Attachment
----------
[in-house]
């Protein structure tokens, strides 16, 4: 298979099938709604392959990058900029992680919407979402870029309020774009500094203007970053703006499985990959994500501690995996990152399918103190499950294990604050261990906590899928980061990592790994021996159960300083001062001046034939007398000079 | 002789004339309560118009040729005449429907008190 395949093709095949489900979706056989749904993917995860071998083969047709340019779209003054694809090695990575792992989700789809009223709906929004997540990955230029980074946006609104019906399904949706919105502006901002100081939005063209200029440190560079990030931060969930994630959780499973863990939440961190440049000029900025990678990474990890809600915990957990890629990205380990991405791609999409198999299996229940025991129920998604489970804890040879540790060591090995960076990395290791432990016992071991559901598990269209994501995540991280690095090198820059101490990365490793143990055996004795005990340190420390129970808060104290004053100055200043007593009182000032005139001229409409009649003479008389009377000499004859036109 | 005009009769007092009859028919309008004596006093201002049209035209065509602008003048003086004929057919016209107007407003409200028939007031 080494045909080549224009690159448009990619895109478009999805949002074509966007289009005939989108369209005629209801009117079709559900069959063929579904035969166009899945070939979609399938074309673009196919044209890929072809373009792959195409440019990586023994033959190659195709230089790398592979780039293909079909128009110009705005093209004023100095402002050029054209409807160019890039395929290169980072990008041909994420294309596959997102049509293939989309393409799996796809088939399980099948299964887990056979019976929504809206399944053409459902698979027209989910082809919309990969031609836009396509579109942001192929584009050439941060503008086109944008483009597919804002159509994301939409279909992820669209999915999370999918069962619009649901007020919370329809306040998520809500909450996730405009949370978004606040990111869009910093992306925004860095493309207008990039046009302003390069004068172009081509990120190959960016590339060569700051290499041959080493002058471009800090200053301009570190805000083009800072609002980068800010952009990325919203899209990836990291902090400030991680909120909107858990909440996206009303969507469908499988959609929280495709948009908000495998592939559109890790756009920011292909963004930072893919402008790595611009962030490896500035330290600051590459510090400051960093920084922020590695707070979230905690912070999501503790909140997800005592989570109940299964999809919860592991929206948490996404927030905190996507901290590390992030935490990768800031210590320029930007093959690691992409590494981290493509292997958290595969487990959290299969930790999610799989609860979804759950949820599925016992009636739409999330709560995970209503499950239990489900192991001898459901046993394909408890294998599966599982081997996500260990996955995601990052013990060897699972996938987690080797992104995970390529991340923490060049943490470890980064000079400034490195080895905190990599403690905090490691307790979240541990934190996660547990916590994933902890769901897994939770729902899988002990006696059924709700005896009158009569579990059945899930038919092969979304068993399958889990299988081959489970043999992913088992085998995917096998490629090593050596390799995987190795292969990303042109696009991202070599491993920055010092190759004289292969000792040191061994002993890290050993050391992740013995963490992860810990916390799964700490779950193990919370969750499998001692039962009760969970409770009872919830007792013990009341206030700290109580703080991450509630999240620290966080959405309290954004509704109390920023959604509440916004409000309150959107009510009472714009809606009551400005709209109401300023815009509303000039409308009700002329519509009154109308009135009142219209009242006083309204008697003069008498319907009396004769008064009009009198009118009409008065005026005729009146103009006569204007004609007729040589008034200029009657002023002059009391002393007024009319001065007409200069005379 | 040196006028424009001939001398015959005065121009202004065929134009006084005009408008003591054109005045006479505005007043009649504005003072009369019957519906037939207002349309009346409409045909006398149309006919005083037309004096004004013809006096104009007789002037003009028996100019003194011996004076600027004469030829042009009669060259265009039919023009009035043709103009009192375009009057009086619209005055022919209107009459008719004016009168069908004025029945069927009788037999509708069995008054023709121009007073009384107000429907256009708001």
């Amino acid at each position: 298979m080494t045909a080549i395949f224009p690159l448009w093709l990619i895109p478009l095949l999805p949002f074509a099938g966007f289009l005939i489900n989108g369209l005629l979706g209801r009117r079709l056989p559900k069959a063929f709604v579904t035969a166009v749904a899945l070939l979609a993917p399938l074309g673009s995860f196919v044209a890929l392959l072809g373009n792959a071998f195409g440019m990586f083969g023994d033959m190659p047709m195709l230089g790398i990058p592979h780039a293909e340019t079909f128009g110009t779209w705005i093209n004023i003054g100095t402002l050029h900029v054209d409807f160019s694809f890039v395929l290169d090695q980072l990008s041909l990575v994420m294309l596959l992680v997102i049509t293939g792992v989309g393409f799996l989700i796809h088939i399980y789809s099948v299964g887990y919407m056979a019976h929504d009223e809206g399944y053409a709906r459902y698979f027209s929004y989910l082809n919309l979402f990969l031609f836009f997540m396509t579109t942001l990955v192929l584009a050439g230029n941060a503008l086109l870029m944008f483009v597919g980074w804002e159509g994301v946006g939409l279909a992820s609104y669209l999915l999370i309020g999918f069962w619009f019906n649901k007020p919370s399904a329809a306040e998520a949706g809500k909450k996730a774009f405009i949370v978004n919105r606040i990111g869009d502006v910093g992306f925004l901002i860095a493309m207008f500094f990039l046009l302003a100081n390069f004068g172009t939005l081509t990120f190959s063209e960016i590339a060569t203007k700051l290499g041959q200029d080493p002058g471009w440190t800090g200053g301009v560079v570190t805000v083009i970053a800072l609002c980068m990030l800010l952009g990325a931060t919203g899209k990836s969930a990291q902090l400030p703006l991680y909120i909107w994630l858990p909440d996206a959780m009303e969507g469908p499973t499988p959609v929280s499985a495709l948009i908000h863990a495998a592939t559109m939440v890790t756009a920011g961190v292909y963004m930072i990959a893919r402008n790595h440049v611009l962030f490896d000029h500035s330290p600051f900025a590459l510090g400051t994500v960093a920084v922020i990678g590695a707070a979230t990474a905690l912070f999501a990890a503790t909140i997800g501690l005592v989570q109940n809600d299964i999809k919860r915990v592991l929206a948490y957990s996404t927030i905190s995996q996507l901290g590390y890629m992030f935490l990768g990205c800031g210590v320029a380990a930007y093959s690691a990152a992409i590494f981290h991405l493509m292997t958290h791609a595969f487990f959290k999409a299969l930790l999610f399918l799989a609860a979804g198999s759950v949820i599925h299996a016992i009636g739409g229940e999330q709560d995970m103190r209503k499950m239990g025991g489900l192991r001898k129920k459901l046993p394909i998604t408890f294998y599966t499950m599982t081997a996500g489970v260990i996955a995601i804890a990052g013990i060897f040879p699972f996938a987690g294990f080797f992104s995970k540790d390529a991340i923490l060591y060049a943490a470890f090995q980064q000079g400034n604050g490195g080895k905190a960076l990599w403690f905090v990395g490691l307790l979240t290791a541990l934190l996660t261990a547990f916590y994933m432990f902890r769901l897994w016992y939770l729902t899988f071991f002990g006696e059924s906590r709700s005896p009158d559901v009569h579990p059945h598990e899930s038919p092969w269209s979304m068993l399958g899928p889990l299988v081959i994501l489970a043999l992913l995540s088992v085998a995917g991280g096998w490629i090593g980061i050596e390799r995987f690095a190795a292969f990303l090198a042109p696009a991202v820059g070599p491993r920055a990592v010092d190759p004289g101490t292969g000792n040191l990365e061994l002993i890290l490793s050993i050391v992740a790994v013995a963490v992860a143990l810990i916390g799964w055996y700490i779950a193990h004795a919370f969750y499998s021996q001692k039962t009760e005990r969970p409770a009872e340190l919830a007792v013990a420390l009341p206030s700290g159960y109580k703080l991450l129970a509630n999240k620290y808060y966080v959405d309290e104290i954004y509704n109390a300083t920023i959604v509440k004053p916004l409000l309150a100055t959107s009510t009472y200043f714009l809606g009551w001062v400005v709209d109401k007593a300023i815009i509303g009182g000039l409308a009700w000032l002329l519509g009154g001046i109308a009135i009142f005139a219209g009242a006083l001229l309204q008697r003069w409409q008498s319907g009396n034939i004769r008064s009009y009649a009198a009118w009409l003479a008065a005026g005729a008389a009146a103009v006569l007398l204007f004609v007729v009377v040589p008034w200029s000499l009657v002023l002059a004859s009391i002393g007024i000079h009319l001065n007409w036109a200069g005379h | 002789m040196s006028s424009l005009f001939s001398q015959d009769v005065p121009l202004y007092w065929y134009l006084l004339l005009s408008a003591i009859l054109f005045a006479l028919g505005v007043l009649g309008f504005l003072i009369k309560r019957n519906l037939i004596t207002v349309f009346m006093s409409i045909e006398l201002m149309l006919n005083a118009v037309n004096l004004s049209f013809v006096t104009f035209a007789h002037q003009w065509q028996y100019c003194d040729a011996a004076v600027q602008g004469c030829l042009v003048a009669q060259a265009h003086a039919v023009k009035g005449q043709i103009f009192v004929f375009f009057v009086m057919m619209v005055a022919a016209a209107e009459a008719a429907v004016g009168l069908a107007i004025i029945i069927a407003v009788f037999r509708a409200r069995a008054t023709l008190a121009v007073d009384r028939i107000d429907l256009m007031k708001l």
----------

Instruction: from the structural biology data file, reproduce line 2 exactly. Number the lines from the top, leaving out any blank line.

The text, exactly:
């Protein structure tokens, strides 16, 4: 298979099938709604392959990058900029992680919407979402870029309020774009500094203007970053703006499985990959994500501690995996990152399918103190499950294990604050261990906590899928980061990592790994021996159960300083001062001046034939007398000079 | 002789004339309560118009040729005449429907008190 395949093709095949489900979706056989749904993917995860071998083969047709340019779209003054694809090695990575792992989700789809009223709906929004997540990955230029980074946006609104019906399904949706919105502006901002100081939005063209200029440190560079990030931060969930994630959780499973863990939440961190440049000029900025990678990474990890809600915990957990890629990205380990991405791609999409198999299996229940025991129920998604489970804890040879540790060591090995960076990395290791432990016992071991559901598990269209994501995540991280690095090198820059101490990365490793143990055996004795005990340190420390129970808060104290004053100055200043007593009182000032005139001229409409009649003479008389009377000499004859036109 | 005009009769007092009859028919309008004596006093201002049209035209065509602008003048003086004929057919016209107007407003409200028939007031 080494045909080549224009690159448009990619895109478009999805949002074509966007289009005939989108369209005629209801009117079709559900069959063929579904035969166009899945070939979609399938074309673009196919044209890929072809373009792959195409440019990586023994033959190659195709230089790398592979780039293909079909128009110009705005093209004023100095402002050029054209409807160019890039395929290169980072990008041909994420294309596959997102049509293939989309393409799996796809088939399980099948299964887990056979019976929504809206399944053409459902698979027209989910082809919309990969031609836009396509579109942001192929584009050439941060503008086109944008483009597919804002159509994301939409279909992820669209999915999370999918069962619009649901007020919370329809306040998520809500909450996730405009949370978004606040990111869009910093992306925004860095493309207008990039046009302003390069004068172009081509990120190959960016590339060569700051290499041959080493002058471009800090200053301009570190805000083009800072609002980068800010952009990325919203899209990836990291902090400030991680909120909107858990909440996206009303969507469908499988959609929280495709948009908000495998592939559109890790756009920011292909963004930072893919402008790595611009962030490896500035330290600051590459510090400051960093920084922020590695707070979230905690912070999501503790909140997800005592989570109940299964999809919860592991929206948490996404927030905190996507901290590390992030935490990768800031210590320029930007093959690691992409590494981290493509292997958290595969487990959290299969930790999610799989609860979804759950949820599925016992009636739409999330709560995970209503499950239990489900192991001898459901046993394909408890294998599966599982081997996500260990996955995601990052013990060897699972996938987690080797992104995970390529991340923490060049943490470890980064000079400034490195080895905190990599403690905090490691307790979240541990934190996660547990916590994933902890769901897994939770729902899988002990006696059924709700005896009158009569579990059945899930038919092969979304068993399958889990299988081959489970043999992913088992085998995917096998490629090593050596390799995987190795292969990303042109696009991202070599491993920055010092190759004289292969000792040191061994002993890290050993050391992740013995963490992860810990916390799964700490779950193990919370969750499998001692039962009760969970409770009872919830007792013990009341206030700290109580703080991450509630999240620290966080959405309290954004509704109390920023959604509440916004409000309150959107009510009472714009809606009551400005709209109401300023815009509303000039409308009700002329519509009154109308009135009142219209009242006083309204008697003069008498319907009396004769008064009009009198009118009409008065005026005729009146103009006569204007004609007729040589008034200029009657002023002059009391002393007024009319001065007409200069005379 | 040196006028424009001939001398015959005065121009202004065929134009006084005009408008003591054109005045006479505005007043009649504005003072009369019957519906037939207002349309009346409409045909006398149309006919005083037309004096004004013809006096104009007789002037003009028996100019003194011996004076600027004469030829042009009669060259265009039919023009009035043709103009009192375009009057009086619209005055022919209107009459008719004016009168069908004025029945069927009788037999509708069995008054023709121009007073009384107000429907256009708001």